L’Orillia, Ont. the man was completing a three-month opioid addiction rehabilitation program and regularly attended meetings of Narcotics Anonymous. But by the end of the month, Richards was dead.
Her mother believes that the COVID-19 pandemic is at least partly to blame.
“When Shawn came out (of rehabilitation), the NA meetings closed, they stopped five gatherings of people and so they were closed,” said Richards’ mother Johanne Logue.
“Shawn’s gymnasium closed – which he faithfully attended – his work slowed down because it was all about emergency repairs and his baseball was canceled. “
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“So with that and Shawn being a drug addict, he started to isolate himself and not be able to see his family or friends. (He) said to me, “Mom, I feel like I’m leaning against the wall.”
On March 30, Logue found his son dead at his home. She says he died from an overdose of fentanyl.
“I lost my son and I think it could have been avoided if things had been opened to him.”
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“We are in a really, really difficult time because the COVID-19 pandemic intersects with the opioid crisis in some of the worst possible ways,” said Gillian Kolla, Toronto Overdose Prevention Society volunteer and researcher at the university. from Toronto.
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Although we do not yet know the full impact that social distancing policies have had on overdose rates, early figures suggest that the news is not good.
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According to the BC Coroners Service, there were 113 suspected deaths from illicit drug toxicity in March 2020.
This number represents a 61% increase over the number of deaths in February and the first time the province has recorded more than 100 deaths in a month since March of last year.
“With the arrival of COVID-19, people were unable to access and use the services as they were, and of course people are trying to do what they are told,” said Jane Buxton, manager Harm Reduction Medical Center at the BC Center for Disease Control.
“They are trying to distance themselves physically and that may mean that they are not participating in the services they need to help. “
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The city of Toronto has also experienced a sharp increase in drug overdose deaths since the start of social distancing. In April, 25 people died from drug overdoses, a level not seen in nearly three years.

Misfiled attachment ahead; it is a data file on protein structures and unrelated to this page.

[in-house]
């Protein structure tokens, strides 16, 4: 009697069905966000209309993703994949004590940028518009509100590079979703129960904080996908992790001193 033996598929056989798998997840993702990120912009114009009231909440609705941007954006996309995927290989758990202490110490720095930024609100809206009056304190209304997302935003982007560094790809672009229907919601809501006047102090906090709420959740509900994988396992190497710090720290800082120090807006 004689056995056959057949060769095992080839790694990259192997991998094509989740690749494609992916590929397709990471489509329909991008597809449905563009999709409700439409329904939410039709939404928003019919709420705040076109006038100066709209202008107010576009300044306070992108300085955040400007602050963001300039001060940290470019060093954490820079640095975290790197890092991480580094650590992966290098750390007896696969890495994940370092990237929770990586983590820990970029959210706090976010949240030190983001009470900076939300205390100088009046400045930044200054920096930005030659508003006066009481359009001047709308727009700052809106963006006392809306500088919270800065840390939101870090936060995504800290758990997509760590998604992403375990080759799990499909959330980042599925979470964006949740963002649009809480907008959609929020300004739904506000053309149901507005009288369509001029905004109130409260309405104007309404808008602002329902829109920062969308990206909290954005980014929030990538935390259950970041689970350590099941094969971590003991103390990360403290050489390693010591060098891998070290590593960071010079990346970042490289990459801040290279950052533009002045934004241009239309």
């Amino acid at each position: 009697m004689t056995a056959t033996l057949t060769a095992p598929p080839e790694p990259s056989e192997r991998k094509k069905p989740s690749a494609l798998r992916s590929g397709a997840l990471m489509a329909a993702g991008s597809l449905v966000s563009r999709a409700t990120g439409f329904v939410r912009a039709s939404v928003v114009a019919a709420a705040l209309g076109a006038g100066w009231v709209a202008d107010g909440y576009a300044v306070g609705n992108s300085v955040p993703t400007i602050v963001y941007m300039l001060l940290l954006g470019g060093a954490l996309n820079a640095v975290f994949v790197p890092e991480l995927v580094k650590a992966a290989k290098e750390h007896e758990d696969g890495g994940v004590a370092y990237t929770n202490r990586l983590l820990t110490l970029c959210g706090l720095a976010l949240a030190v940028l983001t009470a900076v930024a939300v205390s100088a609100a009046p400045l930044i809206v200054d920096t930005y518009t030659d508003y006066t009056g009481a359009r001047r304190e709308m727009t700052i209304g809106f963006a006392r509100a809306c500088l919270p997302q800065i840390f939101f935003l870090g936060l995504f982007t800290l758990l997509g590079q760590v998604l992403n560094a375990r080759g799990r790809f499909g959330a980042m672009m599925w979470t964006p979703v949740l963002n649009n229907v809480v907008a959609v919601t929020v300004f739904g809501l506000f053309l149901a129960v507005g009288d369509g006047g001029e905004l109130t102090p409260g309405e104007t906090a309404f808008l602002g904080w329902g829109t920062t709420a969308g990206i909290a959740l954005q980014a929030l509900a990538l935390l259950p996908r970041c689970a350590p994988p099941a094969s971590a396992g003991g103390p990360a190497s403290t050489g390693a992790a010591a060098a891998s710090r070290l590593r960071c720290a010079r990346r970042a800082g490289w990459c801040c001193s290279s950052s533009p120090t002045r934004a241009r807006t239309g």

Overdose figures have not yet been compiled in Alberta, but an Alberta Health spokesperson said Edmonton hospitals have seen a noticeable increase in the number of patients with an opioid overdose.
“Overdose admissions went from nine to 14 a day between April and May,” said Kassandra Kitz, press secretary to the Associate Minister of Mental Health and Addiction, in an email to Global News.
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“We don’t have data from the coroner or anything yet, but we have heard of an increase in deaths,” said Stacey Carmichael, executive director of the Turning Point Society in Red Deer, Alberta.
Turning Point operates the only overdose prevention site in the city. Carmichael says that since the site opened, the group has rarely heard of overdose deaths in the community.
In the past three weeks, however, Carmichael said she had heard of about three.
“We hear about ‘this or that overdose and death last night’, then we confirm it; I think the protocol comes from three different sources.
“We know it happened. “
Friday, Heather Yourex-West examines what can be done to help people addicted during the COVID-19 pandemic and how some Canadian jurisdictions have adapted harm reduction services to align with distancing protocols COVID-19.
If you or someone you know is in crisis and needs help, resources are available. In an emergency, please call 911 for immediate assistance.
The Canadian Association for Suicide Prevention, Depression Hurts and Kids Help Phone 1-800-668-6868 all have ways to get help if you, or someone you know, is suffering mental health issues.
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